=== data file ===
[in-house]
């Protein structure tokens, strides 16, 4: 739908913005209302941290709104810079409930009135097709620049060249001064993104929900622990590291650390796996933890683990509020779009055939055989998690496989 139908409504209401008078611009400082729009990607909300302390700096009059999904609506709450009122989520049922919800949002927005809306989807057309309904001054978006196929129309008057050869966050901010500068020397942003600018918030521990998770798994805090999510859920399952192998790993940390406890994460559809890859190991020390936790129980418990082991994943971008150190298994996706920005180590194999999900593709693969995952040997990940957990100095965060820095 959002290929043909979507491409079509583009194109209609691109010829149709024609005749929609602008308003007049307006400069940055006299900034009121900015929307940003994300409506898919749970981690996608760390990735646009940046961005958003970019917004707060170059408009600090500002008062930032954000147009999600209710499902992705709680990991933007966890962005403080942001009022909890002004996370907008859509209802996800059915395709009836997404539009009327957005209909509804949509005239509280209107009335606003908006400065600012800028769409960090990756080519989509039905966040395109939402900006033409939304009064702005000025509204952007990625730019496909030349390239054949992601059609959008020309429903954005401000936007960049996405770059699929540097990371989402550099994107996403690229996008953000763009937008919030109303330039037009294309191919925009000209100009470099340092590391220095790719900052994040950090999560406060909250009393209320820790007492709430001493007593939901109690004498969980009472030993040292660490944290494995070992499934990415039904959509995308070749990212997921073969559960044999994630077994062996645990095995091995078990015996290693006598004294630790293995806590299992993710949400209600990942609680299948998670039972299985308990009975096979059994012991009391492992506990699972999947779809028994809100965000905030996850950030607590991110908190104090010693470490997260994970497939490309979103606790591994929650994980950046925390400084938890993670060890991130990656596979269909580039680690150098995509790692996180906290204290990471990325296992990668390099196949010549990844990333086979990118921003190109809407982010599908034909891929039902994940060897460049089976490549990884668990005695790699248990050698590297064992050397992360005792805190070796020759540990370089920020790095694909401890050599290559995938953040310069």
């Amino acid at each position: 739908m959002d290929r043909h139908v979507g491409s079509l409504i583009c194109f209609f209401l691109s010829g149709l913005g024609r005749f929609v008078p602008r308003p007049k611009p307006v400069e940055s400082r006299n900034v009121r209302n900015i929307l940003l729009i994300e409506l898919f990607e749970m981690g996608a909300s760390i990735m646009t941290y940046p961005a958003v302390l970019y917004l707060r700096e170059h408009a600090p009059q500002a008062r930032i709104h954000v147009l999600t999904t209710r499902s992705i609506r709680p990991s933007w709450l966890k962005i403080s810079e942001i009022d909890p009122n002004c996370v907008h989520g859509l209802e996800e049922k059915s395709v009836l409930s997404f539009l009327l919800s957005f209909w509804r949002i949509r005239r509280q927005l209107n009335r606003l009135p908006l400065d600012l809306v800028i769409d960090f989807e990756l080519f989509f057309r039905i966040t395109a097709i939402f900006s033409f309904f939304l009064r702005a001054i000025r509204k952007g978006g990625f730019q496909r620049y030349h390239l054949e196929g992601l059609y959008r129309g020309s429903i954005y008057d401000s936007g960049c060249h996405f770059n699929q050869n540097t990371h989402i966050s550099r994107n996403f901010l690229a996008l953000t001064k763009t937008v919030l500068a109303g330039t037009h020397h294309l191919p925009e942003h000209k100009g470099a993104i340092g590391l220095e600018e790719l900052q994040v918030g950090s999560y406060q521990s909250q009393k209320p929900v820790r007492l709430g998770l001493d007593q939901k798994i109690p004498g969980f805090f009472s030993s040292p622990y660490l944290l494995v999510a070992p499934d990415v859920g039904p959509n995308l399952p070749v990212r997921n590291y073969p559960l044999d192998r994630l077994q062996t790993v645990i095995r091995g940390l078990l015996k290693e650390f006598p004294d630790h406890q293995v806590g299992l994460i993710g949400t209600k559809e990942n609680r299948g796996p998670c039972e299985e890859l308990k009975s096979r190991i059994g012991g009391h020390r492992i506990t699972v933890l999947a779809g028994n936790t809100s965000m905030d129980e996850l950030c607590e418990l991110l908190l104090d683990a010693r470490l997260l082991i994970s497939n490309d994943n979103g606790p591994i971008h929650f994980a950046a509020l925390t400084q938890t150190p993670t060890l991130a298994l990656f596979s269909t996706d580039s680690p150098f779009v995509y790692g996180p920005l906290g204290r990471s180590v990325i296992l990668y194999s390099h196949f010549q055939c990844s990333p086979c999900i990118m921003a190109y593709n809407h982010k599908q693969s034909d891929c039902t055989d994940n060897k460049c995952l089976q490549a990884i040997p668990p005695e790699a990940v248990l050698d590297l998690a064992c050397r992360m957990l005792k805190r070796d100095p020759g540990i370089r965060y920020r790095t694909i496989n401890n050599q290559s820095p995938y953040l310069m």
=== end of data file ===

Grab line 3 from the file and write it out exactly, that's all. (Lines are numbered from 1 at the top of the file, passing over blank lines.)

């Amino acid at each position: 739908m959002d290929r043909h139908v979507g491409s079509l409504i583009c194109f209609f209401l691109s010829g149709l913005g024609r005749f929609v008078p602008r308003p007049k611009p307006v400069e940055s400082r006299n900034v009121r209302n900015i929307l940003l729009i994300e409506l898919f990607e749970m981690g996608a909300s760390i990735m646009t941290y940046p961005a958003v302390l970019y917004l707060r700096e170059h408009a600090p009059q500002a008062r930032i709104h954000v147009l999600t999904t209710r499902s992705i609506r709680p990991s933007w709450l966890k962005i403080s810079e942001i009022d909890p009122n002004c996370v907008h989520g859509l209802e996800e049922k059915s395709v009836l409930s997404f539009l009327l919800s957005f209909w509804r949002i949509r005239r509280q927005l209107n009335r606003l009135p908006l400065d600012l809306v800028i769409d960090f989807e990756l080519f989509f057309r039905i966040t395109a097709i939402f900006s033409f309904f939304l009064r702005a001054i000025r509204k952007g978006g990625f730019q496909r620049y030349h390239l054949e196929g992601l059609y959008r129309g020309s429903i954005y008057d401000s936007g960049c060249h996405f770059n699929q050869n540097t990371h989402i966050s550099r994107n996403f901010l690229a996008l953000t001064k763009t937008v919030l500068a109303g330039t037009h020397h294309l191919p925009e942003h000209k100009g470099a993104i340092g590391l220095e600018e790719l900052q994040v918030g950090s999560y406060q521990s909250q009393k209320p929900v820790r007492l709430g998770l001493d007593q939901k798994i109690p004498g969980f805090f009472s030993s040292p622990y660490l944290l494995v999510a070992p499934d990415v859920g039904p959509n995308l399952p070749v990212r997921n590291y073969p559960l044999d192998r994630l077994q062996t790993v645990i095995r091995g940390l078990l015996k290693e650390f006598p004294d630790h406890q293995v806590g299992l994460i993710g949400t209600k559809e990942n609680r299948g796996p998670c039972e299985e890859l308990k009975s096979r190991i059994g012991g009391h020390r492992i506990t699972v933890l999947a779809g028994n936790t809100s965000m905030d129980e996850l950030c607590e418990l991110l908190l104090d683990a010693r470490l997260l082991i994970s497939n490309d994943n979103g606790p591994i971008h929650f994980a950046a509020l925390t400084q938890t150190p993670t060890l991130a298994l990656f596979s269909t996706d580039s680690p150098f779009v995509y790692g996180p920005l906290g204290r990471s180590v990325i296992l990668y194999s390099h196949f010549q055939c990844s990333p086979c999900i990118m921003a190109y593709n809407h982010k599908q693969s034909d891929c039902t055989d994940n060897k460049c995952l089976q490549a990884i040997p668990p005695e790699a990940v248990l050698d590297l998690a064992c050397r992360m957990l005792k805190r070796d100095p020759g540990i370089r965060y920020r790095t694909i496989n401890n050599q290559s820095p995938y953040l310069m």